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had expected him to buy one at some enormous
Gocteau came over from Monte Carlo and joined
us after lunch. I met a Frenchman I had known
slightly in Paris, who had a villa and one of the
most beautiful gardens in the South of France. He
lived on a hill above Cap Martin. He asked me to
lunch. I mentioned, at luncheon one day, the name
of the man, and a French woman present said,
" How odd! I and my husband are lunching with
him the same day; will you come along with us in
our motor? " We started the next day, and as we
were driving through Monte Carlo we saw Cocteau.
We waved to him and he came and spoke to us. As
he smiled we noticed that his gums were bright red.
As we drove on the Frenchwoman said, " Tiens! il
a ses gencives peintes " (his gums are painted). I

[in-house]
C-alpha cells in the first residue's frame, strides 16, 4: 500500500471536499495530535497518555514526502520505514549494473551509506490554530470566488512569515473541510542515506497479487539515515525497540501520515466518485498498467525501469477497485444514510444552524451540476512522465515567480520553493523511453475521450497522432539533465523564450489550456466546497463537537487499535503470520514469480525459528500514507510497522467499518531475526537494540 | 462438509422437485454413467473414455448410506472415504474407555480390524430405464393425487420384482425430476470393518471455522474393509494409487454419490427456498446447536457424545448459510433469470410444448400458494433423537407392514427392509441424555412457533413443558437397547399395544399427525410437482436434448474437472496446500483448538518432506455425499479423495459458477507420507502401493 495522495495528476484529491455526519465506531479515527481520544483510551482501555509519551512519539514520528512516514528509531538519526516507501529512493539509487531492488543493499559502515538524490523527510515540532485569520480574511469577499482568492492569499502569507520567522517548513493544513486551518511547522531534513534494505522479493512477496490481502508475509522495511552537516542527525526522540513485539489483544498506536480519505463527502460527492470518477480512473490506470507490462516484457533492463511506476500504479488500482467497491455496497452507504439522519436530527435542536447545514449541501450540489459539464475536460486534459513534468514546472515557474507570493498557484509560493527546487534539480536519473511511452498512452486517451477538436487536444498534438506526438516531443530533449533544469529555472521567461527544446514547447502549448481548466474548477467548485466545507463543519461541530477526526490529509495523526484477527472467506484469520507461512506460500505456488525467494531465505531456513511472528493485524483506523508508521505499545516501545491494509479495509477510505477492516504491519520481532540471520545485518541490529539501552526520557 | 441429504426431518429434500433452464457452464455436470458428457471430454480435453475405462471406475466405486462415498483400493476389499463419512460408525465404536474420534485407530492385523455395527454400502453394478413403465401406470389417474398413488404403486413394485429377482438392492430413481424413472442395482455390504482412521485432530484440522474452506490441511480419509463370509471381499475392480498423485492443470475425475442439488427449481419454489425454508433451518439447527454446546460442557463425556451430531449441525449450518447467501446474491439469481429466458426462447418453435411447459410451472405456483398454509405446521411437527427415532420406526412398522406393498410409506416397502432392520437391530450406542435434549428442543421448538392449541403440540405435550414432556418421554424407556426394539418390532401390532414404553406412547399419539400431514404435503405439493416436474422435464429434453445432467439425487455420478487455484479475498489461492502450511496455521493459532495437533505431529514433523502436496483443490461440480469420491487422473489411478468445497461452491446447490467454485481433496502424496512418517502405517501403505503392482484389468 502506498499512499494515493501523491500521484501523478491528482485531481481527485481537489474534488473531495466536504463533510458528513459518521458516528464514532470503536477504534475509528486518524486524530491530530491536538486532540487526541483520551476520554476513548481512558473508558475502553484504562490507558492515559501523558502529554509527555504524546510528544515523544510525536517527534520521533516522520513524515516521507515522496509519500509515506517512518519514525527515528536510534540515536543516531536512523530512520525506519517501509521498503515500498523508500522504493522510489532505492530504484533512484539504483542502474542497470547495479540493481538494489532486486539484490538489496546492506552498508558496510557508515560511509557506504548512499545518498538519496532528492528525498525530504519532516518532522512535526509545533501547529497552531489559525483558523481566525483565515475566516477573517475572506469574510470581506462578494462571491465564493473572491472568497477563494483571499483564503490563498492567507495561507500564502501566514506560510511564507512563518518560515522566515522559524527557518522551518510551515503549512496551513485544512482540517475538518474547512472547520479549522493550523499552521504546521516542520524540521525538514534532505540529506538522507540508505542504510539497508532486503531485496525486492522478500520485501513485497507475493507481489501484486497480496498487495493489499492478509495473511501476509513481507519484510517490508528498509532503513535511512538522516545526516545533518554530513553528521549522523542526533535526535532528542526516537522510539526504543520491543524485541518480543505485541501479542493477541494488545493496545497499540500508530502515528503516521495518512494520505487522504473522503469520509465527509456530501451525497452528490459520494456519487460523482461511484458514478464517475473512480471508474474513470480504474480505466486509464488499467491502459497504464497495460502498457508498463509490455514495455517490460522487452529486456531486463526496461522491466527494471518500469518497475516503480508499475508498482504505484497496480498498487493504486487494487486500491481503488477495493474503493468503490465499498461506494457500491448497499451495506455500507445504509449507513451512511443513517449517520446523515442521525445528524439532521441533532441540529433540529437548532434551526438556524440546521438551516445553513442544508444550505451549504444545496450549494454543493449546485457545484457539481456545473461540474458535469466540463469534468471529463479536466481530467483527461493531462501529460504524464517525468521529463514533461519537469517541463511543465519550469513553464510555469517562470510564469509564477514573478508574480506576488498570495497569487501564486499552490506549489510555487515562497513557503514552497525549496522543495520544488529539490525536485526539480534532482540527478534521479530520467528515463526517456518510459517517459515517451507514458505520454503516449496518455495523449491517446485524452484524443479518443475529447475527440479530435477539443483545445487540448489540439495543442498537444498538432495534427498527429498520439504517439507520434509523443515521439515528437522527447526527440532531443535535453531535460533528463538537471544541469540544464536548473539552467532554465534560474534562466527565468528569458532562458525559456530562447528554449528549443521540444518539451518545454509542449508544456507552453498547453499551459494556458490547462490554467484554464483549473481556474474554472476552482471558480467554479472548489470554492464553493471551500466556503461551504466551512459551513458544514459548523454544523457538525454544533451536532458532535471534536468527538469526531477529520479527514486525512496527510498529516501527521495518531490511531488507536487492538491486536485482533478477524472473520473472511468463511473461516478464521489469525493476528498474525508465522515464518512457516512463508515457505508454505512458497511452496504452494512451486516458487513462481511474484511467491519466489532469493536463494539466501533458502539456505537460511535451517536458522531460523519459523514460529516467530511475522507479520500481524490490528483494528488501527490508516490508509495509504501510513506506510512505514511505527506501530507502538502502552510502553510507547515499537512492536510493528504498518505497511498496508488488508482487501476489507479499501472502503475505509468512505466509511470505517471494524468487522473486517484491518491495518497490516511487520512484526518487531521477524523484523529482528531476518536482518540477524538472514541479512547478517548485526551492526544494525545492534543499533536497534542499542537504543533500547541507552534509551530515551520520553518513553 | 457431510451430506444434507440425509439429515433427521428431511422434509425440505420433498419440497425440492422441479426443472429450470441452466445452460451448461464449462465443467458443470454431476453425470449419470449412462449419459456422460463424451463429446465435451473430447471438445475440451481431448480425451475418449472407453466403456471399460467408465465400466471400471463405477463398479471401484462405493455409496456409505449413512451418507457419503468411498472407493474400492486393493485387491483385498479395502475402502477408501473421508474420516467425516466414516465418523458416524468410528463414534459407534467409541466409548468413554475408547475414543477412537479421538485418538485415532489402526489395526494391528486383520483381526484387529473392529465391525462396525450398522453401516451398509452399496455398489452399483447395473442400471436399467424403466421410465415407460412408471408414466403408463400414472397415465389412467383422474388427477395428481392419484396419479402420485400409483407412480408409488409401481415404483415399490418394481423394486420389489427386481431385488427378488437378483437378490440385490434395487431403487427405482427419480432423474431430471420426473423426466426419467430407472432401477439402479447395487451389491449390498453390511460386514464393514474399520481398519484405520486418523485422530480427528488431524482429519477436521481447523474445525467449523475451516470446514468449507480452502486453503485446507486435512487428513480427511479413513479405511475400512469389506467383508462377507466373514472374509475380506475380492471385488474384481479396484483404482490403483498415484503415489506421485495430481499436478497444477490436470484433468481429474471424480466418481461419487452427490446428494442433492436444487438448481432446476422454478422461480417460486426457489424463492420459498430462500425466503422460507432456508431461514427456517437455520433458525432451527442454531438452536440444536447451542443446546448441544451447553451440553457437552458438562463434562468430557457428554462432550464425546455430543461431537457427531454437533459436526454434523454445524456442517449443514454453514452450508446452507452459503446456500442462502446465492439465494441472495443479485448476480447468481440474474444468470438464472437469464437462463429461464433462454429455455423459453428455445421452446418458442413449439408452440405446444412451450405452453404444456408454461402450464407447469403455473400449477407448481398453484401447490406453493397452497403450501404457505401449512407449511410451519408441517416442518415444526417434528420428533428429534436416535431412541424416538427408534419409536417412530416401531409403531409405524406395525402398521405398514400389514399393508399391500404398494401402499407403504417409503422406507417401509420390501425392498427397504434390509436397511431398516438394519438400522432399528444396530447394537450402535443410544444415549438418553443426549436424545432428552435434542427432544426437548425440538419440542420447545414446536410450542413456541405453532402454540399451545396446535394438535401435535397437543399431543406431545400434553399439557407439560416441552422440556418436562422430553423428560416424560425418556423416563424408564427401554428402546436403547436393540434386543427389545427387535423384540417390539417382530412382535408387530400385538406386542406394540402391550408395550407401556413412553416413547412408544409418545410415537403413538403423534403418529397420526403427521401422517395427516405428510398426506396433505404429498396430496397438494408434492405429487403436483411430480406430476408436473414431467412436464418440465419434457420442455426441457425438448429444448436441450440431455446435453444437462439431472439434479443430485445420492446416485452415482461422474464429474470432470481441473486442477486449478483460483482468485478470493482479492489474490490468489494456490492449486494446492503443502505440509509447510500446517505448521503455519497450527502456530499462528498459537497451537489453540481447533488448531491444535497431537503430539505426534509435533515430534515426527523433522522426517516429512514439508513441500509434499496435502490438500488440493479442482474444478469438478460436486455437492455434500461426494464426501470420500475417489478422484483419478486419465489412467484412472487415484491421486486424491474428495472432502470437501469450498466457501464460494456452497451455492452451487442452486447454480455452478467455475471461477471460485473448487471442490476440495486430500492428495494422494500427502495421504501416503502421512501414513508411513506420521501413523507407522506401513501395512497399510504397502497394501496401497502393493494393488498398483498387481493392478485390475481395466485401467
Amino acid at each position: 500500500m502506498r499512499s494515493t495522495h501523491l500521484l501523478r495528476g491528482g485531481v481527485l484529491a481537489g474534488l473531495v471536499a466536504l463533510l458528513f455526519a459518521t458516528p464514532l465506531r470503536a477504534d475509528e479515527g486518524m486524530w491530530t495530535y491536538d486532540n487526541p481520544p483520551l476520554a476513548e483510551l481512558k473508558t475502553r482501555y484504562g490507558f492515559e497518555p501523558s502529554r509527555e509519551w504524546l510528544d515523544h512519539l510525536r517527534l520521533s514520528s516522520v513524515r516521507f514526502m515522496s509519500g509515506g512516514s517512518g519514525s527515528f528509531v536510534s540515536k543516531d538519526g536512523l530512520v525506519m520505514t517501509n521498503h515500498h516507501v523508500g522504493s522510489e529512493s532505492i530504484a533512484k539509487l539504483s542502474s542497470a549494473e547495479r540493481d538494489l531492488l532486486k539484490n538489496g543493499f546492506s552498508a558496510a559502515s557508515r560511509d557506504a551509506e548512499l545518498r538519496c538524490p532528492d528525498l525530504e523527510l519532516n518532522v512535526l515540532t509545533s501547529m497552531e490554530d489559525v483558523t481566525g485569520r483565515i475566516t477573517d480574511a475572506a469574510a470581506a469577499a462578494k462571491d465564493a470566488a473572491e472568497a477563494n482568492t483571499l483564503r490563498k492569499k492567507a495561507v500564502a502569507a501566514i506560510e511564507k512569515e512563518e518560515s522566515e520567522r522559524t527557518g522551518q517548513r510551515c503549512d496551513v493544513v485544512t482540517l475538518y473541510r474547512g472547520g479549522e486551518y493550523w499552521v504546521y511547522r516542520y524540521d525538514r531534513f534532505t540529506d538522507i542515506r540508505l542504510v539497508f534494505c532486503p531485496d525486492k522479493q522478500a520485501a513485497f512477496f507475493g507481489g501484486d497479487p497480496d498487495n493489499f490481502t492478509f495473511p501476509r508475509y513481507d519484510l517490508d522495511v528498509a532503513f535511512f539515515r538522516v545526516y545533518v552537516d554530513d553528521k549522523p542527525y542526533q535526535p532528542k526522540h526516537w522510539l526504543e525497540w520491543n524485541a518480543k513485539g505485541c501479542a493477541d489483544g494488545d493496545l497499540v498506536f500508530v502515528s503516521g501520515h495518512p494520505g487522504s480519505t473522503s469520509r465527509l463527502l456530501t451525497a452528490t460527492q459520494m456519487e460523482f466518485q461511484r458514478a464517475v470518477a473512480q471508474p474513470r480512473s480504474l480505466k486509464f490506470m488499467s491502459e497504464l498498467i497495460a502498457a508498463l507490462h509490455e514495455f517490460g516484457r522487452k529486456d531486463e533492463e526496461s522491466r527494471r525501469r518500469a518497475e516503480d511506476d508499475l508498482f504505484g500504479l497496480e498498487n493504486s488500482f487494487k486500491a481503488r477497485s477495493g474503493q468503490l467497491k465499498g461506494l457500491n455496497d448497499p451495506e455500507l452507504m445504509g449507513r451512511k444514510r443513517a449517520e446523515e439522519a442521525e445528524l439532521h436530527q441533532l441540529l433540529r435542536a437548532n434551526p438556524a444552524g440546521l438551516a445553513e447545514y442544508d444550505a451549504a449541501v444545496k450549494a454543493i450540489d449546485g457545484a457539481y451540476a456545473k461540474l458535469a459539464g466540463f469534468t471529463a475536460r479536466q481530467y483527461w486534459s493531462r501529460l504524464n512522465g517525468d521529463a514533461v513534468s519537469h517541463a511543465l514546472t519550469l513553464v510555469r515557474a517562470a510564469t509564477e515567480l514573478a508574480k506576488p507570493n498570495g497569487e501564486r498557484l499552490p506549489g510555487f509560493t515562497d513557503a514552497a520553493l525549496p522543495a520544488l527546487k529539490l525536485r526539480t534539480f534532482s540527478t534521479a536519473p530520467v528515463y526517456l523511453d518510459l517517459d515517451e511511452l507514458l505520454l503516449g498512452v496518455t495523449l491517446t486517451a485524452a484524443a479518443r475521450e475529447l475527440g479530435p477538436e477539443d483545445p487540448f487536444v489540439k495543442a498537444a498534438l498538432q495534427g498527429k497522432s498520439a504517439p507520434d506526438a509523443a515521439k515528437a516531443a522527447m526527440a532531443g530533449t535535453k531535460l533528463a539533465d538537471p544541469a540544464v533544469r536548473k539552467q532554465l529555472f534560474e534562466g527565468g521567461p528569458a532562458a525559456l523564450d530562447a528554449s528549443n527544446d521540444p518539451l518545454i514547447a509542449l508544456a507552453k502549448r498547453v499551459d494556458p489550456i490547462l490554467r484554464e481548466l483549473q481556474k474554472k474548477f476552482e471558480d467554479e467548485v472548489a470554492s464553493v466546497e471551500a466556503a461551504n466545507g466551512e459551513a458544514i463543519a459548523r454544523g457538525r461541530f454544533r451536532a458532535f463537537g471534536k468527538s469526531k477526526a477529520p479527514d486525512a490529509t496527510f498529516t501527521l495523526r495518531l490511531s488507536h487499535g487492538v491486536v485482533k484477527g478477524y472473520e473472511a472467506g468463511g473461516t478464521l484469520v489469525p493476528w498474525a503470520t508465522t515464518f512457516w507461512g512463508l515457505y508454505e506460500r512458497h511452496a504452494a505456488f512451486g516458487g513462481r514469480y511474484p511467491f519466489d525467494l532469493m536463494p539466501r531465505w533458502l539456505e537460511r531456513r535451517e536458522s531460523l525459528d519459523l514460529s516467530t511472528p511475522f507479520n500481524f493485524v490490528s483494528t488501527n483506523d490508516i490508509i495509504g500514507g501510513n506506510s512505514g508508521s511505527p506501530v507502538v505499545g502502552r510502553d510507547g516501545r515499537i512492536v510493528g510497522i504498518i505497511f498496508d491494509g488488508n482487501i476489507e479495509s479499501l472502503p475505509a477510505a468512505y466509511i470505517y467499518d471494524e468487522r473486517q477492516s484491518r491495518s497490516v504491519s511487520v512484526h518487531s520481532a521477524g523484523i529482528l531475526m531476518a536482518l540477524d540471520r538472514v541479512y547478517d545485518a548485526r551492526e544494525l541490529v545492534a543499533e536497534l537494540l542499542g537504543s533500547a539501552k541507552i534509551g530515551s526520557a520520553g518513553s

said, " I wonder what he has done to them? " Coc-
teau was always finding new stunts and jokes to as-
tound the bourgeois. He was going to lunch at a large
hotel and we wondered what the effect would be on
the guests. I told F., who was very interested, but
we did not mention it to anyone else, knowing that
repeating things leads to trouble of every kind.
Unfortunately, the Frenchwoman repeated this in-
cident to Harry Melvill, who did not get on at all
well with Jean. They both liked talking all the time
and consequently it was very awkward when they
were both at a rather small party together. Harry
was delighted" and told everyone. We went to
Villefranche one day to see Cocteau and Georges
Auric, who were staying there. There we found
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